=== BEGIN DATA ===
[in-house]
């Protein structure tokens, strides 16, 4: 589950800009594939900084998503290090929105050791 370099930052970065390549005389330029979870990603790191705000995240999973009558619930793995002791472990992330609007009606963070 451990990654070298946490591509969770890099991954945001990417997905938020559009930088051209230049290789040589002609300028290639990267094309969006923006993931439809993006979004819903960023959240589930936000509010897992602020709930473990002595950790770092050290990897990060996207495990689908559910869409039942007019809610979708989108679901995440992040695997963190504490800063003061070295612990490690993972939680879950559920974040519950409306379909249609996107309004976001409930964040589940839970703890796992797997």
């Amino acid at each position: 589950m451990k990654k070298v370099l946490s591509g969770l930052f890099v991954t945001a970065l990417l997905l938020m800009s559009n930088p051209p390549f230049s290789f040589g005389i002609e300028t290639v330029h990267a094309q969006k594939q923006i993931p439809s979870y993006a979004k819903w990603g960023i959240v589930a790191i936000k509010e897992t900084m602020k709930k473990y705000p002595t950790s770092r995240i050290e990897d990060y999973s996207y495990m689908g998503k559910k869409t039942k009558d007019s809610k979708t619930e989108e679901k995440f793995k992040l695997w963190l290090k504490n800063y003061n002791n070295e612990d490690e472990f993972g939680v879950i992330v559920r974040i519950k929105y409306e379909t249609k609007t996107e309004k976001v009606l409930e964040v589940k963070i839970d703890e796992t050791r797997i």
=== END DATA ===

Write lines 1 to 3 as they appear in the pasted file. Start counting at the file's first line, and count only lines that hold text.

[in-house]
């Protein structure tokens, strides 16, 4: 589950800009594939900084998503290090929105050791 370099930052970065390549005389330029979870990603790191705000995240999973009558619930793995002791472990992330609007009606963070 451990990654070298946490591509969770890099991954945001990417997905938020559009930088051209230049290789040589002609300028290639990267094309969006923006993931439809993006979004819903960023959240589930936000509010897992602020709930473990002595950790770092050290990897990060996207495990689908559910869409039942007019809610979708989108679901995440992040695997963190504490800063003061070295612990490690993972939680879950559920974040519950409306379909249609996107309004976001409930964040589940839970703890796992797997």
């Amino acid at each position: 589950m451990k990654k070298v370099l946490s591509g969770l930052f890099v991954t945001a970065l990417l997905l938020m800009s559009n930088p051209p390549f230049s290789f040589g005389i002609e300028t290639v330029h990267a094309q969006k594939q923006i993931p439809s979870y993006a979004k819903w990603g960023i959240v589930a790191i936000k509010e897992t900084m602020k709930k473990y705000p002595t950790s770092r995240i050290e990897d990060y999973s996207y495990m689908g998503k559910k869409t039942k009558d007019s809610k979708t619930e989108e679901k995440f793995k992040l695997w963190l290090k504490n800063y003061n002791n070295e612990d490690e472990f993972g939680v879950i992330v559920r974040i519950k929105y409306e379909t249609k609007t996107e309004k976001v009606l409930e964040v589940k963070i839970d703890e796992t050791r797997i």